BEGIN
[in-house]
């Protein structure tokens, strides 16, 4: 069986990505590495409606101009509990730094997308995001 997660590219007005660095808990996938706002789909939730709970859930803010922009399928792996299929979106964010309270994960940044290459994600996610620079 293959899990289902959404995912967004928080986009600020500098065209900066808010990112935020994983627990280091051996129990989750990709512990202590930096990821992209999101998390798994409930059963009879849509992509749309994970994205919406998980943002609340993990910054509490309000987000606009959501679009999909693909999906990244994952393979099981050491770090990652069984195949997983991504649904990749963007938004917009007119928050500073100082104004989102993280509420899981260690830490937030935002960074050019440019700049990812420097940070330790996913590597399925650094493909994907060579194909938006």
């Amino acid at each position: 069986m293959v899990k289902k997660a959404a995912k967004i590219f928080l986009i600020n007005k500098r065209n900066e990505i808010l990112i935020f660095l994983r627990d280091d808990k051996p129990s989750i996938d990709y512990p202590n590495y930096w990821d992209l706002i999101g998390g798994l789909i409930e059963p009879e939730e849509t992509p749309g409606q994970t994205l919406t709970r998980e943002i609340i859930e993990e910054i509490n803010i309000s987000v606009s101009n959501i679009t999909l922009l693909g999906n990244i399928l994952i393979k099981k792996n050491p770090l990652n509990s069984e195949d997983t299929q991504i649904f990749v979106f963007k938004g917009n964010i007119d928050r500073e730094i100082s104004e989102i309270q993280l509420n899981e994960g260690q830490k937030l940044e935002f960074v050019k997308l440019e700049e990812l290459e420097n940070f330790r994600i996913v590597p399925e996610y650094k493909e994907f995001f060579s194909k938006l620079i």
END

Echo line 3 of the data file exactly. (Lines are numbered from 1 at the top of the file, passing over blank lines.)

């Amino acid at each position: 069986m293959v899990k289902k997660a959404a995912k967004i590219f928080l986009i600020n007005k500098r065209n900066e990505i808010l990112i935020f660095l994983r627990d280091d808990k051996p129990s989750i996938d990709y512990p202590n590495y930096w990821d992209l706002i999101g998390g798994l789909i409930e059963p009879e939730e849509t992509p749309g409606q994970t994205l919406t709970r998980e943002i609340i859930e993990e910054i509490n803010i309000s987000v606009s101009n959501i679009t999909l922009l693909g999906n990244i399928l994952i393979k099981k792996n050491p770090l990652n509990s069984e195949d997983t299929q991504i649904f990749v979106f963007k938004g917009n964010i007119d928050r500073e730094i100082s104004e989102i309270q993280l509420n899981e994960g260690q830490k937030l940044e935002f960074v050019k997308l440019e700049e990812l290459e420097n940070f330790r994600i996913v590597p399925e996610y650094k493909e994907f995001f060579s194909k938006l620079i």